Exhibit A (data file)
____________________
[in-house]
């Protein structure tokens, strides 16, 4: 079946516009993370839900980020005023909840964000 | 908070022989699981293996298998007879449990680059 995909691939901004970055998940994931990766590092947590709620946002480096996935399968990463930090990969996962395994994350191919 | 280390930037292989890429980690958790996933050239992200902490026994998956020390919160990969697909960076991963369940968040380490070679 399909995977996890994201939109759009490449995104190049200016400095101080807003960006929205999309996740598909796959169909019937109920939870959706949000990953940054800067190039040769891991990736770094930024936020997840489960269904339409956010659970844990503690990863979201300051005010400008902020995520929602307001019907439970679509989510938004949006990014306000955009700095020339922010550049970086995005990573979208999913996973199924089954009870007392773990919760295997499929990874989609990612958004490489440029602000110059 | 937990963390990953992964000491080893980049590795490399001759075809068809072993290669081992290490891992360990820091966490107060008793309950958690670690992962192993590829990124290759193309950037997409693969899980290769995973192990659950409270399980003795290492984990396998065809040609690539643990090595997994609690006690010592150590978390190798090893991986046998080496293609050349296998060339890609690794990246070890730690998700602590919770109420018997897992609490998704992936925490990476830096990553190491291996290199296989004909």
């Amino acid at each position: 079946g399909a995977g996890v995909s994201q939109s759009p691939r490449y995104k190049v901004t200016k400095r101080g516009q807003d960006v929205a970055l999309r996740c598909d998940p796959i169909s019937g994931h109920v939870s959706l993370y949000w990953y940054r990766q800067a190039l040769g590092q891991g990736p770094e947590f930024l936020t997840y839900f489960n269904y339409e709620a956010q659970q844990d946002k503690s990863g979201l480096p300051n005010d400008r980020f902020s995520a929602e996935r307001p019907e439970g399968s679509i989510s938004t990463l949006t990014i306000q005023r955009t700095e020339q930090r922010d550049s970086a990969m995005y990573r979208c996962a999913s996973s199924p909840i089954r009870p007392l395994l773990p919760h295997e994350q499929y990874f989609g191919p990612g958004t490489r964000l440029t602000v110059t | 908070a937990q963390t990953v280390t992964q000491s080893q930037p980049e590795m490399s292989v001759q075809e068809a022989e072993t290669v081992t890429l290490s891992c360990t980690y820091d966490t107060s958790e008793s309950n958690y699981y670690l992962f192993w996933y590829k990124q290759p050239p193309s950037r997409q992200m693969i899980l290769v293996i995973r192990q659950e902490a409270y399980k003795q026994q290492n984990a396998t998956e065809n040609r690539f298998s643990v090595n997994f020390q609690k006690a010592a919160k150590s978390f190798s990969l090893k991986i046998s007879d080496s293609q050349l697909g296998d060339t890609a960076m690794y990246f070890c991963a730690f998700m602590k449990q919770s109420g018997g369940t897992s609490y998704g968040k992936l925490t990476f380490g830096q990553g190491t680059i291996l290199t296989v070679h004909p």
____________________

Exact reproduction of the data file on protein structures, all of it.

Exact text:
[in-house]
């Protein structure tokens, strides 16, 4: 079946516009993370839900980020005023909840964000 | 908070022989699981293996298998007879449990680059 995909691939901004970055998940994931990766590092947590709620946002480096996935399968990463930090990969996962395994994350191919 | 280390930037292989890429980690958790996933050239992200902490026994998956020390919160990969697909960076991963369940968040380490070679 399909995977996890994201939109759009490449995104190049200016400095101080807003960006929205999309996740598909796959169909019937109920939870959706949000990953940054800067190039040769891991990736770094930024936020997840489960269904339409956010659970844990503690990863979201300051005010400008902020995520929602307001019907439970679509989510938004949006990014306000955009700095020339922010550049970086995005990573979208999913996973199924089954009870007392773990919760295997499929990874989609990612958004490489440029602000110059 | 937990963390990953992964000491080893980049590795490399001759075809068809072993290669081992290490891992360990820091966490107060008793309950958690670690992962192993590829990124290759193309950037997409693969899980290769995973192990659950409270399980003795290492984990396998065809040609690539643990090595997994609690006690010592150590978390190798090893991986046998080496293609050349296998060339890609690794990246070890730690998700602590919770109420018997897992609490998704992936925490990476830096990553190491291996290199296989004909």
């Amino acid at each position: 079946g399909a995977g996890v995909s994201q939109s759009p691939r490449y995104k190049v901004t200016k400095r101080g516009q807003d960006v929205a970055l999309r996740c598909d998940p796959i169909s019937g994931h109920v939870s959706l993370y949000w990953y940054r990766q800067a190039l040769g590092q891991g990736p770094e947590f930024l936020t997840y839900f489960n269904y339409e709620a956010q659970q844990d946002k503690s990863g979201l480096p300051n005010d400008r980020f902020s995520a929602e996935r307001p019907e439970g399968s679509i989510s938004t990463l949006t990014i306000q005023r955009t700095e020339q930090r922010d550049s970086a990969m995005y990573r979208c996962a999913s996973s199924p909840i089954r009870p007392l395994l773990p919760h295997e994350q499929y990874f989609g191919p990612g958004t490489r964000l440029t602000v110059t | 908070a937990q963390t990953v280390t992964q000491s080893q930037p980049e590795m490399s292989v001759q075809e068809a022989e072993t290669v081992t890429l290490s891992c360990t980690y820091d966490t107060s958790e008793s309950n958690y699981y670690l992962f192993w996933y590829k990124q290759p050239p193309s950037r997409q992200m693969i899980l290769v293996i995973r192990q659950e902490a409270y399980k003795q026994q290492n984990a396998t998956e065809n040609r690539f298998s643990v090595n997994f020390q609690k006690a010592a919160k150590s978390f190798s990969l090893k991986i046998s007879d080496s293609q050349l697909g296998d060339t890609a960076m690794y990246f070890c991963a730690f998700m602590k449990q919770s109420g018997g369940t897992s609490y998704g968040k992936l925490t990476f380490g830096q990553g190491t680059i291996l290199t296989v070679h004909p």